Indexed on: 28 May '21Published on: 18 Nov '19Published in: Archives of Gynecology and Obstetrics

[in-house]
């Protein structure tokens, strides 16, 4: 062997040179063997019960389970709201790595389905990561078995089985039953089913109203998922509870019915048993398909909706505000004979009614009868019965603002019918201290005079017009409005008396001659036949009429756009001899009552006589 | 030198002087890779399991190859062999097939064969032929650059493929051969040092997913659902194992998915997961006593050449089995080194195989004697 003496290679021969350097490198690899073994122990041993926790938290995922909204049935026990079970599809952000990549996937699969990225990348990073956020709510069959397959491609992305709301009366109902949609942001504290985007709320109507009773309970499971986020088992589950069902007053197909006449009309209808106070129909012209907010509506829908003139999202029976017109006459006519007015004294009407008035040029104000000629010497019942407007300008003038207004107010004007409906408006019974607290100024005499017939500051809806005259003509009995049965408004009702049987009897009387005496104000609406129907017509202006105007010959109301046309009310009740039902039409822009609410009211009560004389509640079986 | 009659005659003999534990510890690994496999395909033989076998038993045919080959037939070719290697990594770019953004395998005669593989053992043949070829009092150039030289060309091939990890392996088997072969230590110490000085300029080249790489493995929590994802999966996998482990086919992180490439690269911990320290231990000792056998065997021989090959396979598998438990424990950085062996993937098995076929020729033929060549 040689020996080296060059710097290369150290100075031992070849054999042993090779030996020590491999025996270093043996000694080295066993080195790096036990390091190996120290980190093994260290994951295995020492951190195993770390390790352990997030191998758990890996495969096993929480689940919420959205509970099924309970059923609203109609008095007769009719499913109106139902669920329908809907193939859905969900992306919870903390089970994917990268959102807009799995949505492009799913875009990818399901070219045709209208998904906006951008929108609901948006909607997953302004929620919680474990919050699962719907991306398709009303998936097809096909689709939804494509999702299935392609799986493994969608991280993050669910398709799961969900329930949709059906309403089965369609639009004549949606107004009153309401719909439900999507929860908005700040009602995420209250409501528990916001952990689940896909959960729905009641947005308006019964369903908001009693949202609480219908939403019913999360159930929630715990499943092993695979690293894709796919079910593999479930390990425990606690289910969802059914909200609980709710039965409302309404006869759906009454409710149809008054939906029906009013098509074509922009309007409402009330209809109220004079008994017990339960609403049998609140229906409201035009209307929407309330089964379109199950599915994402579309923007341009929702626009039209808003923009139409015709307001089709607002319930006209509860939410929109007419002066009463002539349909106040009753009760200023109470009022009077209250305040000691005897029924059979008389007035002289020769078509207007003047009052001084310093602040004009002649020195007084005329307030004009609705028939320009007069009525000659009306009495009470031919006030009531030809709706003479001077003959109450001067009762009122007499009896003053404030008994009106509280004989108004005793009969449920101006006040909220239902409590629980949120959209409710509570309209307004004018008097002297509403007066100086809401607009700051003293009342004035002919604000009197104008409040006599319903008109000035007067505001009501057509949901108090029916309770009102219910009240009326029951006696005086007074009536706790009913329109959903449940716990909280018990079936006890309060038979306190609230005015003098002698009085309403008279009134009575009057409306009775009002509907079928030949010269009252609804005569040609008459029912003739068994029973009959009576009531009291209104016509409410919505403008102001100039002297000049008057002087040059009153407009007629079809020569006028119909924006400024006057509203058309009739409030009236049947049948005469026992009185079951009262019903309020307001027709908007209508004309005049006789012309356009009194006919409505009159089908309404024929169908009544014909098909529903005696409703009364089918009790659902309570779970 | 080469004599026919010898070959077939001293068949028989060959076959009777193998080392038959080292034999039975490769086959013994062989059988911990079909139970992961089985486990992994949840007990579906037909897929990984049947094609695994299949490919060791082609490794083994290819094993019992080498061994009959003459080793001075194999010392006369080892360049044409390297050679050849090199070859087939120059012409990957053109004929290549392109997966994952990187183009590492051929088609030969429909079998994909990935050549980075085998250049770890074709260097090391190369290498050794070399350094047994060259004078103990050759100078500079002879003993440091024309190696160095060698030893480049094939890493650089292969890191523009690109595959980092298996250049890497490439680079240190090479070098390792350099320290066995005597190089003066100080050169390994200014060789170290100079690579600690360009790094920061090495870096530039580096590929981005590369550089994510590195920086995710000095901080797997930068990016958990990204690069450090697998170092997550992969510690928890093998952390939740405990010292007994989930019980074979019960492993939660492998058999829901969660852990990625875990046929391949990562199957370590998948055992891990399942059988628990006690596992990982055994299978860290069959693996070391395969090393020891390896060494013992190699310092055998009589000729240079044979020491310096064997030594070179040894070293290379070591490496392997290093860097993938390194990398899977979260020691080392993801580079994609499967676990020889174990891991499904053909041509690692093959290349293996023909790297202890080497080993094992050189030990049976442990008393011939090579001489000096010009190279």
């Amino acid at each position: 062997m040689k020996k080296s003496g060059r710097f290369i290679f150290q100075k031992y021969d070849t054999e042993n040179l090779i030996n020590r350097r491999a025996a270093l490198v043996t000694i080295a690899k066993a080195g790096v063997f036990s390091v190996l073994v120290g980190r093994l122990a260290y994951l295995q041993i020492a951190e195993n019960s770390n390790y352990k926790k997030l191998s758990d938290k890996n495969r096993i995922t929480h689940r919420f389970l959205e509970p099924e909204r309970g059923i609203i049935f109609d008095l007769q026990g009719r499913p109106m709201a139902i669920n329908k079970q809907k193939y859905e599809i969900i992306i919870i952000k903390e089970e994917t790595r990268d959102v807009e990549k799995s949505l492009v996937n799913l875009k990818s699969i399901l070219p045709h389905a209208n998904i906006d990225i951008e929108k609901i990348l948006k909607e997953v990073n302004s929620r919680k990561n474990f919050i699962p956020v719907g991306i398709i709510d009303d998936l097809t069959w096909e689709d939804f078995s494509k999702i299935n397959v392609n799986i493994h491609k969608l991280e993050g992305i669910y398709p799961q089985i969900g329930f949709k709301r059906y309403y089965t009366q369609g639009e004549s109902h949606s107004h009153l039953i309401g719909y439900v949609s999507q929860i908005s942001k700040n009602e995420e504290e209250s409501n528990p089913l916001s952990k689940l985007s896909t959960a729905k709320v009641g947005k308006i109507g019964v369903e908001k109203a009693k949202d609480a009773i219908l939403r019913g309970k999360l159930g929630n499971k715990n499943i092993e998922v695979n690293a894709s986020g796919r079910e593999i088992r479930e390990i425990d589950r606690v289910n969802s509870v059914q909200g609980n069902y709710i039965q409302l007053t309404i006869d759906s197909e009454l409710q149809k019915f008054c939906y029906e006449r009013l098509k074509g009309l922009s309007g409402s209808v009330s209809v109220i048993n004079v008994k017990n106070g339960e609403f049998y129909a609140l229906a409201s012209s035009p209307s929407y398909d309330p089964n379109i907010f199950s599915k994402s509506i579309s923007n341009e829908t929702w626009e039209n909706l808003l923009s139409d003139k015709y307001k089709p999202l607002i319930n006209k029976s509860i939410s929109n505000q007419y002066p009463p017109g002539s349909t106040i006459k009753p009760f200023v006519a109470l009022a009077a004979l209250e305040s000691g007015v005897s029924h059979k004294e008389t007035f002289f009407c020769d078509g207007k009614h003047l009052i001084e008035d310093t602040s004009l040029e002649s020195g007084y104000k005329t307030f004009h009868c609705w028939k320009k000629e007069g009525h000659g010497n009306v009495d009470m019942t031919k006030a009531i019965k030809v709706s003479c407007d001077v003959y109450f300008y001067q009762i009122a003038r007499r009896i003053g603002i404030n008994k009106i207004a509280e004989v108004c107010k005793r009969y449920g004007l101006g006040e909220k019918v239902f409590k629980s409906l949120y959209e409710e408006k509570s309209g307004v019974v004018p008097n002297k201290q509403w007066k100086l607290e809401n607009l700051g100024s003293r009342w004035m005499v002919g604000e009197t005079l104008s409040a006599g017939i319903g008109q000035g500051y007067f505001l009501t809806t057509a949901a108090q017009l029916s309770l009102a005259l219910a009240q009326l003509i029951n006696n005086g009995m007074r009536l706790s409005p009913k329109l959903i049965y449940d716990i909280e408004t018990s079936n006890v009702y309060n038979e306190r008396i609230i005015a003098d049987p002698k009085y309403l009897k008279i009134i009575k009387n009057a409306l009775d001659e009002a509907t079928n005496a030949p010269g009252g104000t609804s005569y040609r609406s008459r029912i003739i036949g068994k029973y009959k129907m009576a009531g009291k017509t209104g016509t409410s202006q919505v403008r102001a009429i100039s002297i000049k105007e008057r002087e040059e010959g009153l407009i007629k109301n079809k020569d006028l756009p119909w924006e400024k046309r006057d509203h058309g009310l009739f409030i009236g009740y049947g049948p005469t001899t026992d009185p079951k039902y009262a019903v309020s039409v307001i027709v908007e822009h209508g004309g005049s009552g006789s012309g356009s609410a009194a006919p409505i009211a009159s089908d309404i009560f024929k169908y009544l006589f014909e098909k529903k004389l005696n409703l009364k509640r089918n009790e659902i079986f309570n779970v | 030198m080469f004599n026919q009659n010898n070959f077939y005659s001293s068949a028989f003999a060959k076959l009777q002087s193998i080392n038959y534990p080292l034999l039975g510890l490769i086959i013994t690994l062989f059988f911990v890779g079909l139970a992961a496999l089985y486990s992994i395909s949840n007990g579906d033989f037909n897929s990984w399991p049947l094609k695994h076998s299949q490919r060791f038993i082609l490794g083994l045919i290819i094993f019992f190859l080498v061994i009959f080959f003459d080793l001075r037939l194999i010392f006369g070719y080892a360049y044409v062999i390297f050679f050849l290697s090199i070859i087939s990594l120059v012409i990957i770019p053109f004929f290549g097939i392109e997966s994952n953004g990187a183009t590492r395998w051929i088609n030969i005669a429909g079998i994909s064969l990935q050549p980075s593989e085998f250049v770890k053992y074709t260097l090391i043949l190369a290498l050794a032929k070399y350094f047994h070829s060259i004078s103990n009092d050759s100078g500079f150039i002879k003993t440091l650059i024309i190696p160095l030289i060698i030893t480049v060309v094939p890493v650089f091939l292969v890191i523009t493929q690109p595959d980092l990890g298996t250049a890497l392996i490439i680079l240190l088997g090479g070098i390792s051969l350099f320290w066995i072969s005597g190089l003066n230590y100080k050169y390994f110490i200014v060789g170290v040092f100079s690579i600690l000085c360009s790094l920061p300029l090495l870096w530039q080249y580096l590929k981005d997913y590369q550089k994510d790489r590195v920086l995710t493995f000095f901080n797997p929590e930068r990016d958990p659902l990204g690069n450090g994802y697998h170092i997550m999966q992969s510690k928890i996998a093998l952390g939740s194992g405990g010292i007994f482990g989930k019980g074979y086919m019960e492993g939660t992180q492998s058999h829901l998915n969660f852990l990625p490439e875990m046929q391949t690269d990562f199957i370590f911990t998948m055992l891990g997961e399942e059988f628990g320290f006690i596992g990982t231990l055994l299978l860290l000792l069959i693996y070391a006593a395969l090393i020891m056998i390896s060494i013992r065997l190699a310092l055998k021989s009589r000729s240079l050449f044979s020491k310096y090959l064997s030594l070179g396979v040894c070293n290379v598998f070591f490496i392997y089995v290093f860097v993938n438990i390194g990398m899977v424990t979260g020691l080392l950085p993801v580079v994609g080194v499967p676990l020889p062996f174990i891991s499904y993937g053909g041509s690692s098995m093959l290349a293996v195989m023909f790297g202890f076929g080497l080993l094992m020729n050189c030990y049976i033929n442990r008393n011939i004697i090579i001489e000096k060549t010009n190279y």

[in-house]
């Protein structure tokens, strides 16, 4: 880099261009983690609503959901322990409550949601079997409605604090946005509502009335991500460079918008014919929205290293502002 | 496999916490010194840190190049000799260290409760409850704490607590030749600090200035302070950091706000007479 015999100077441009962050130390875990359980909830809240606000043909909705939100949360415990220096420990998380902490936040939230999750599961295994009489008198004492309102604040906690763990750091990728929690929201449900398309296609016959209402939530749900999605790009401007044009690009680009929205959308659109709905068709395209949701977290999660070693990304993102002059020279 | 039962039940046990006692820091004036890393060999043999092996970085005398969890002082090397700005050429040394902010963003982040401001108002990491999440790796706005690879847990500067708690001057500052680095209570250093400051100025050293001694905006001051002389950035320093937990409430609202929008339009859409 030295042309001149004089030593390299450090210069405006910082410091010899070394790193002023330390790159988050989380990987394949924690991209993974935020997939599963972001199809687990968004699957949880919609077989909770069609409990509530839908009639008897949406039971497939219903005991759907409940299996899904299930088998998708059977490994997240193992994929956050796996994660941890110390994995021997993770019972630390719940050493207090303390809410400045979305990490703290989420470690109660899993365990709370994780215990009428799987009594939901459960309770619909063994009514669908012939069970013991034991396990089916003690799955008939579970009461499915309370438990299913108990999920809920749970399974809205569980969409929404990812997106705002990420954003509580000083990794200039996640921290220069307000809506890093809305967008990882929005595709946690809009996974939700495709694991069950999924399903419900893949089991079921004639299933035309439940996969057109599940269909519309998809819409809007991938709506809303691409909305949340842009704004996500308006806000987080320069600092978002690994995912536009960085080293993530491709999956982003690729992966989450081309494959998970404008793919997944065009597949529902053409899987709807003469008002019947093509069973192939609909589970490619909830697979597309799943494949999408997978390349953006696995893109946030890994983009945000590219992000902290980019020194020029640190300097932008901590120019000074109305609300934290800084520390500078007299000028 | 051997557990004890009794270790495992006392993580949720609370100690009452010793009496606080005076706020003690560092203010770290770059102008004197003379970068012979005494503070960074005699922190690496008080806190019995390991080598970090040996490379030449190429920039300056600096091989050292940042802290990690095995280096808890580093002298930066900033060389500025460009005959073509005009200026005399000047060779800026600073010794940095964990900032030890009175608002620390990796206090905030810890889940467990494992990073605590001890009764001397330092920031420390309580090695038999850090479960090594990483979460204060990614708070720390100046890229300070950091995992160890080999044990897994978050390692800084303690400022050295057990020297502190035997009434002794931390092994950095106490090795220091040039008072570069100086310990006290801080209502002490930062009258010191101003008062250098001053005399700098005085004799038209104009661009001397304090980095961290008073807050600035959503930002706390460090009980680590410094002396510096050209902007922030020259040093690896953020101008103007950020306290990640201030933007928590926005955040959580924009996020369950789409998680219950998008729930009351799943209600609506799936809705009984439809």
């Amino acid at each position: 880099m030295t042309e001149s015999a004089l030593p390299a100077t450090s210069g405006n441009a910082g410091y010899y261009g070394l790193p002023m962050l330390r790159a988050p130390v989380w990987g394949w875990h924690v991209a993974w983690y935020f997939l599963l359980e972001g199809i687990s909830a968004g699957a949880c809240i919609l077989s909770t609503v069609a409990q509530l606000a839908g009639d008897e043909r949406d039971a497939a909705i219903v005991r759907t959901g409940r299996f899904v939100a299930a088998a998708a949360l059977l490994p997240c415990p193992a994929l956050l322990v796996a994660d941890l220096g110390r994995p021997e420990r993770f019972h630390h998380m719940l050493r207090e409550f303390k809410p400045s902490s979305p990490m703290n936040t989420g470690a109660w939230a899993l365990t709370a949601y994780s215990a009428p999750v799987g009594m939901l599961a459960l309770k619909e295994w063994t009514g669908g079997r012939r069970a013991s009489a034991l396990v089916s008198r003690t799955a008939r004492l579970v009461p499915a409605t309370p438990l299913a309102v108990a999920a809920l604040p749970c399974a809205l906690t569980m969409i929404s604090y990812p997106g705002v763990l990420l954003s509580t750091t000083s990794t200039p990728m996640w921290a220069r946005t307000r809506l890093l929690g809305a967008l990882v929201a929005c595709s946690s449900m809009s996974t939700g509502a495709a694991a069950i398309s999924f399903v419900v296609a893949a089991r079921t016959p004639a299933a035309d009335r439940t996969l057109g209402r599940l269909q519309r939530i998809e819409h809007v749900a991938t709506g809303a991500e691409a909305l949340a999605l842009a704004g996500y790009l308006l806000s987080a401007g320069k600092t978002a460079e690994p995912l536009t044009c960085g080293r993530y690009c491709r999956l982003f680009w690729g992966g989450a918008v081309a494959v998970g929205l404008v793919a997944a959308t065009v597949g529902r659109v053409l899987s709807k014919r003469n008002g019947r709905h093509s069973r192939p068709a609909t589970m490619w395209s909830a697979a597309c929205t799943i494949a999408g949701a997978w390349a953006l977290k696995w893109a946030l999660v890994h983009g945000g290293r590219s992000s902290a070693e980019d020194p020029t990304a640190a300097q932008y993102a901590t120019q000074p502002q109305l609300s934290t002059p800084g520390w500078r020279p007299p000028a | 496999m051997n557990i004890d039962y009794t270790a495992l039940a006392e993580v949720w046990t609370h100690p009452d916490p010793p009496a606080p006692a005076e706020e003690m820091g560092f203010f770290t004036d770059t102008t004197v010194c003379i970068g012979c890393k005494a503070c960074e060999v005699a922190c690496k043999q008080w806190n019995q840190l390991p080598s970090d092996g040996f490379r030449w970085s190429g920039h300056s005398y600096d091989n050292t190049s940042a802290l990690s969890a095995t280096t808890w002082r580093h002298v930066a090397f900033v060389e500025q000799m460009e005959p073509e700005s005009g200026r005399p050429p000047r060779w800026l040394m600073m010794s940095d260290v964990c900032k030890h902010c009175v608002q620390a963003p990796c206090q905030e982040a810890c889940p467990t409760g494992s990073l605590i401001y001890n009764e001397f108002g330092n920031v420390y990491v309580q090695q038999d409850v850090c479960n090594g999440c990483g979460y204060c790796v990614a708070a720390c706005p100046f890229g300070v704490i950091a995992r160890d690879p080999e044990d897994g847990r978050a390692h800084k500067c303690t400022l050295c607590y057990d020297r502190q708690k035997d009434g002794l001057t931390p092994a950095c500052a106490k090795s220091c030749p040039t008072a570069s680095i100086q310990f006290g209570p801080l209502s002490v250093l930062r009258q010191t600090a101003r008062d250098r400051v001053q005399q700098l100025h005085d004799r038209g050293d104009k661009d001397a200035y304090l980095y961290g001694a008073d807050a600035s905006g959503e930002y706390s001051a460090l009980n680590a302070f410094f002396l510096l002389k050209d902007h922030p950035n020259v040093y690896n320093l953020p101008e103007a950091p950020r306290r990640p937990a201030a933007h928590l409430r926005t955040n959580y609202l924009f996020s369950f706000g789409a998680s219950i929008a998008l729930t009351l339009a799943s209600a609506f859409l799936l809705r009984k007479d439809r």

To determine if the common risks for breech presentation at term labor are also eligible in preterm labor.A Finnish cross-sectional study included 737,788 singleton births (24–42 gestational weeks) during 2004–2014. A multivariable logistic regression analysis was used to calculate the risks of breech presentation.The incidence of breech presentation at delivery decreased from 23.5% in pregnancy weeks 24–27 to 2.5% in term pregnancies. In gestational weeks 24–27, preterm premature rupture of membranes was associated with breech presentation. In 28–31 gestational weeks, breech presentation was associated with maternal pre-eclampsia/hypertension, preterm premature rupture of membranes, and fetal birth weight below the tenth percentile. In gestational weeks 32–36, the risks were advanced maternal age, nulliparity, previous cesarean section, preterm premature rupture of membranes, oligohydramnios, birth weight below the tenth percentile, female sex, and congenital anomaly. In term pregnancies, breech presentation was associated with advanced maternal age, nulliparity, maternal hypothyroidism, pre-gestational diabetes, placenta praevia, premature rupture of membranes, oligohydramnios, congenital anomaly, female sex, and birth weight below the tenth percentile.Breech presentation in preterm labor is associated with obstetric risk factors compared to cephalic presentation. These risks decrease linearly with the gestational age. In moderate to late preterm delivery, breech presentation is a high-risk state and some obstetric risk factors are yet visible in early preterm delivery. Breech presentation in extremely preterm deliveries has, with the exception of preterm premature rupture of membranes, similar clinical risk profiles as in cephalic presentation.